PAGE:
Displaying 31 - 40 of 46.
The Egyptian judicial system lacks the unified stance and rules that regulate the cases of conversion and its consequences at the Department of Civil Status.
Talāl Naṣr criticizes the use of media in attacking religions. He believes that the issue of converting from one religion to another should be kept a personal affair. Nasr exclaims that problems in Egypt have nothing to do with religion but with the corruption of the ruling regime.
The article discusses the rumors surrounding a document issued by U.S. AID regarding their annual aid to Egypt. It addresses the belief that the U.S. aid is being funnelled into areas with a Coptic majority.
Non-Muslims can easily announce their conversion to Islam and have identity cards and birth certificate issued which state their new religion, while non-Christians are not allowed to convert to Christianity.
The Supreme Administrative Court has rejected requests of 45 Christians who temporarily converted to Islam and asked to return to Christianity. The court considered this a manipulation of both religions, differentiating between their cases and the religious freedom that is provided by the law and...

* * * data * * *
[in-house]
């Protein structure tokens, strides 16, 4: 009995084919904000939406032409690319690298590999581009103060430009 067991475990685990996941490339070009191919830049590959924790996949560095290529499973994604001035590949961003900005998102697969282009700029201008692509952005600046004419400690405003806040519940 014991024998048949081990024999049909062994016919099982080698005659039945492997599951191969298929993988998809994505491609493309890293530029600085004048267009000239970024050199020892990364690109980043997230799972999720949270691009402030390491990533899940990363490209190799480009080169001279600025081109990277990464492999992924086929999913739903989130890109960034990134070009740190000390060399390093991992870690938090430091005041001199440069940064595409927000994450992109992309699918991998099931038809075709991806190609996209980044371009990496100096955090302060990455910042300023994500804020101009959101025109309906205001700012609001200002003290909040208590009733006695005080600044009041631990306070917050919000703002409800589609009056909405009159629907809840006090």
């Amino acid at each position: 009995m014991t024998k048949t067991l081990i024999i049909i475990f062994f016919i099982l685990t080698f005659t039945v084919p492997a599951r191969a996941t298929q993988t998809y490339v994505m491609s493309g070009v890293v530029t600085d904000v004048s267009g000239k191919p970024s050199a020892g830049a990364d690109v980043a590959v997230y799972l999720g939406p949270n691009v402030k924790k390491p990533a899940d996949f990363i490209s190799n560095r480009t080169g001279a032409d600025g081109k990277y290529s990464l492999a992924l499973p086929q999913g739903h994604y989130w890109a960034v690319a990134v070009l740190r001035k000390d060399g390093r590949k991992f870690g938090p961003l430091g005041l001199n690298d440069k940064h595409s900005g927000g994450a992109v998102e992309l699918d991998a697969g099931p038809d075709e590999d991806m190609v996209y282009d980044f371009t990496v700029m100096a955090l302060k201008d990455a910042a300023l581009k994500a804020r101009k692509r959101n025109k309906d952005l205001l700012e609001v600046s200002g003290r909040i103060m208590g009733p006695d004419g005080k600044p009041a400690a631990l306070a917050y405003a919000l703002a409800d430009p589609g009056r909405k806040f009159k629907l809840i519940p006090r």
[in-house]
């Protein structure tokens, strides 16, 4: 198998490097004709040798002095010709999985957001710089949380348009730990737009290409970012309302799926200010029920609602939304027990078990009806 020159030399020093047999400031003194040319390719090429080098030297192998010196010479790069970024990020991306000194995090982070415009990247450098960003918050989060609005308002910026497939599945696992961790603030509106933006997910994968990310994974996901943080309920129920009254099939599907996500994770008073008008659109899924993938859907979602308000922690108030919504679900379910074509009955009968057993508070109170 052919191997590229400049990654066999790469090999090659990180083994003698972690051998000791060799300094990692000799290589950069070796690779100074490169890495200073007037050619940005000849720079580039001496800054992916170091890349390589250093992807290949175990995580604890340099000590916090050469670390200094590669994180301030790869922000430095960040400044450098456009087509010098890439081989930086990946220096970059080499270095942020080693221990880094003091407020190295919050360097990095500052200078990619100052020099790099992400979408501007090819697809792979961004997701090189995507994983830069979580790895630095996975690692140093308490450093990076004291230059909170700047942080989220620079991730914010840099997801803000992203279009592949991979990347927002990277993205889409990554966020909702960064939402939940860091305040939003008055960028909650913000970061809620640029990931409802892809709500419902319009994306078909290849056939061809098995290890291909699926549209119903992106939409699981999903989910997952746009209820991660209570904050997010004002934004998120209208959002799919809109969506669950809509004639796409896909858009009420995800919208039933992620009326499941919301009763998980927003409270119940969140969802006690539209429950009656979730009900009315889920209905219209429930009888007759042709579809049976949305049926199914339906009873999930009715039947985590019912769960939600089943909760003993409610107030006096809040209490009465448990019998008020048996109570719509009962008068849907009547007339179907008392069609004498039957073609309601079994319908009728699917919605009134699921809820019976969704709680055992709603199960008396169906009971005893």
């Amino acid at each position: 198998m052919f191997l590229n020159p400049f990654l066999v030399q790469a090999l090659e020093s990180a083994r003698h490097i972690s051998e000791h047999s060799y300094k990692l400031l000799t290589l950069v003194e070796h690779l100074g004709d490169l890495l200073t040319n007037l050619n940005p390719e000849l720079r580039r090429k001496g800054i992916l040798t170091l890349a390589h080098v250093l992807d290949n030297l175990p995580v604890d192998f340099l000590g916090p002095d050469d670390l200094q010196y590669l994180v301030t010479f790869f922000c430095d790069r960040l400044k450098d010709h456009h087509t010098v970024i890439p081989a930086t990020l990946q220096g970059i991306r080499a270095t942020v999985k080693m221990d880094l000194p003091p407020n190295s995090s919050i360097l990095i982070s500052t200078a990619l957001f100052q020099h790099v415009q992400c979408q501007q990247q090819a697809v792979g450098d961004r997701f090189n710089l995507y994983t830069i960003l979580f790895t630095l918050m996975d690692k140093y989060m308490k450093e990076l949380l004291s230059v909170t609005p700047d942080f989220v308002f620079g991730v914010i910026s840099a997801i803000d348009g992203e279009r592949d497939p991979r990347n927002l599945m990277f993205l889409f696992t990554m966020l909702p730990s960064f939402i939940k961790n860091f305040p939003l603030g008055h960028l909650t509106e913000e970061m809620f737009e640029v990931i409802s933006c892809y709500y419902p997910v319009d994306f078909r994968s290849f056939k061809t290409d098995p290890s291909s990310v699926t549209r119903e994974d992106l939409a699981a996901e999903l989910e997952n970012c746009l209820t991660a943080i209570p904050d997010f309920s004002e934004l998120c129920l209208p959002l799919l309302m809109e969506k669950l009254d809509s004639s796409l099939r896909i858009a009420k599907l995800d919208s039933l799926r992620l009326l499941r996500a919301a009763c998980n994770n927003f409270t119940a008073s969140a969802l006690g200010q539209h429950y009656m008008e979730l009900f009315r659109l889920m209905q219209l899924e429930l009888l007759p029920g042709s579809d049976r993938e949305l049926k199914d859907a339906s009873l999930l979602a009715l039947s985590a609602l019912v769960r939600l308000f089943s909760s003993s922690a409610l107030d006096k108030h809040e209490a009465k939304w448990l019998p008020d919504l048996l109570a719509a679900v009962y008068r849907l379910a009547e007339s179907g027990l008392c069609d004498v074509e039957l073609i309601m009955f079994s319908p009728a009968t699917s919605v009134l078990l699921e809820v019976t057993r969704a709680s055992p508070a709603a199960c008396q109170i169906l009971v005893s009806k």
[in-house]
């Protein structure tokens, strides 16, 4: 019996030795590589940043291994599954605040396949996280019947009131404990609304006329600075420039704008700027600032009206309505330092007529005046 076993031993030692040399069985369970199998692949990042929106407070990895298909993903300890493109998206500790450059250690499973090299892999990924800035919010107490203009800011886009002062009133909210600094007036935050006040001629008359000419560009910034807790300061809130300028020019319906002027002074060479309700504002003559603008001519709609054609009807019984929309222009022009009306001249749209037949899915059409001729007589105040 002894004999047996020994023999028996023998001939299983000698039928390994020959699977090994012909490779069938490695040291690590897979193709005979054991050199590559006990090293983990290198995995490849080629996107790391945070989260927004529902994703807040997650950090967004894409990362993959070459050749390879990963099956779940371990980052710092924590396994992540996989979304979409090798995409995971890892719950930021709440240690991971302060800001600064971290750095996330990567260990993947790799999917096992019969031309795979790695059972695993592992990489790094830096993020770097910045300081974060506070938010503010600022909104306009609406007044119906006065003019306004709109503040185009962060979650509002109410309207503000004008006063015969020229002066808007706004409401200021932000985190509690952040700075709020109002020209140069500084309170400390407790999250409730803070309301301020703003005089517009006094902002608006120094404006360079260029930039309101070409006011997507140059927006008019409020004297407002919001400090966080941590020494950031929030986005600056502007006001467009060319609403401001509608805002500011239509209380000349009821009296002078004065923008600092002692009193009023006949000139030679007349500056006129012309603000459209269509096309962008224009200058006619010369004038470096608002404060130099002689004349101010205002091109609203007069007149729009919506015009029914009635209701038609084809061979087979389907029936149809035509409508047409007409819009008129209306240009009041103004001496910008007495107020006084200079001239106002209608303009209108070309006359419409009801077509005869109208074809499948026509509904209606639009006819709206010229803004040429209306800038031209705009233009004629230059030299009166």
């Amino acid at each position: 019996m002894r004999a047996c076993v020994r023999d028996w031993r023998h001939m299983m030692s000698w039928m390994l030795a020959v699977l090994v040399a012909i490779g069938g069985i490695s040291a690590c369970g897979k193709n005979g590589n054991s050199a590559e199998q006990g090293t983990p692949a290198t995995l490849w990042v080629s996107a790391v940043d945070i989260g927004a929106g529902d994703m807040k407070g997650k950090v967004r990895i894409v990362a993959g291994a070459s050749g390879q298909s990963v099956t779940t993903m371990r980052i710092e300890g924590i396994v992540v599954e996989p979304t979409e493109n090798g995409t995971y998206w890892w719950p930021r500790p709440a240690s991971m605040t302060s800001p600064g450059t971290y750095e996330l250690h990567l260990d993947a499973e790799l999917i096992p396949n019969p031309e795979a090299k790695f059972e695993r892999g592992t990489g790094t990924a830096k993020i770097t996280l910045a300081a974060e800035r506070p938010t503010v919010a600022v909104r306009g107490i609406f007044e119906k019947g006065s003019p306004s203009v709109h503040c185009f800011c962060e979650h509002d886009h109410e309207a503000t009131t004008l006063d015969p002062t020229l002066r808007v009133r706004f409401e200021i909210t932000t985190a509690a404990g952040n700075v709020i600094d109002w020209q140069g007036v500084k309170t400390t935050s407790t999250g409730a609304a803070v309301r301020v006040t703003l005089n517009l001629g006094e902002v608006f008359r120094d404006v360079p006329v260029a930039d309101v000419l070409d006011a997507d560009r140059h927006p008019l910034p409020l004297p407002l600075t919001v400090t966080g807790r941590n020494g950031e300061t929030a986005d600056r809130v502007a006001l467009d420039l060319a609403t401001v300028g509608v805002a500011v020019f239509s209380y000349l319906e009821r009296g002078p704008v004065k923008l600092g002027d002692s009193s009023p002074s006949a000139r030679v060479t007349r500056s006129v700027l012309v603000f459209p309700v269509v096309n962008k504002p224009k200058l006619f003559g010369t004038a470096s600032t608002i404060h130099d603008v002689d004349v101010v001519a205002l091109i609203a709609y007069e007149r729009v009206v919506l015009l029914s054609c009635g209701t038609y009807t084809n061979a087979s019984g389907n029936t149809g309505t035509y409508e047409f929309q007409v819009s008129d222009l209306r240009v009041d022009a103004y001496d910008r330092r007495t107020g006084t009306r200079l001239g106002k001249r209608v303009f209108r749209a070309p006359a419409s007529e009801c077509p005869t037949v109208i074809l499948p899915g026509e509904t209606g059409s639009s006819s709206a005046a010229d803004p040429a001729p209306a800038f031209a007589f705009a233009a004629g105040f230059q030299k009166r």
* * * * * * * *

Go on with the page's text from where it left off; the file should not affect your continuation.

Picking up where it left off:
The Administrative Court rejects the law-suit promoted by Yūsuf al-Badrī to have Wafā’ Constantine arraigning before the court to declare her religion. While Shaykh Yūsuf al-Badrī denounced the court’s rejection and claimed that Constantine was under forced residence in a Coptic monastery,...
Rīhām Bilāl Sa‘īd is a Muslim young lady who disappeared from her family’s home in al-Daqahlīyah governorate. The family knew that their daughter married a Christian young man who was accused of kidnapping her and forcing her to convert to Christianity.
Wafā’ Shu‘ayrah reports on the lawsuits filed by Islamized Christians who want to convert back to Christianity.
A Christian employee at the Civil Registry was accused of manipulating data to ignite sectarian strife after she wrote ’’Christian’’ on the identity card of a Coptic woman who had converted to Islam.
This review deals with Minister of Culture Fārūq Husnī’s latest remarks in which he described the Ḥijāb as "a relapse backward," stimulating public controversy and anger in parliament. The ruling party, opposition and independents agreed on the need to have the minister tender his resignation...


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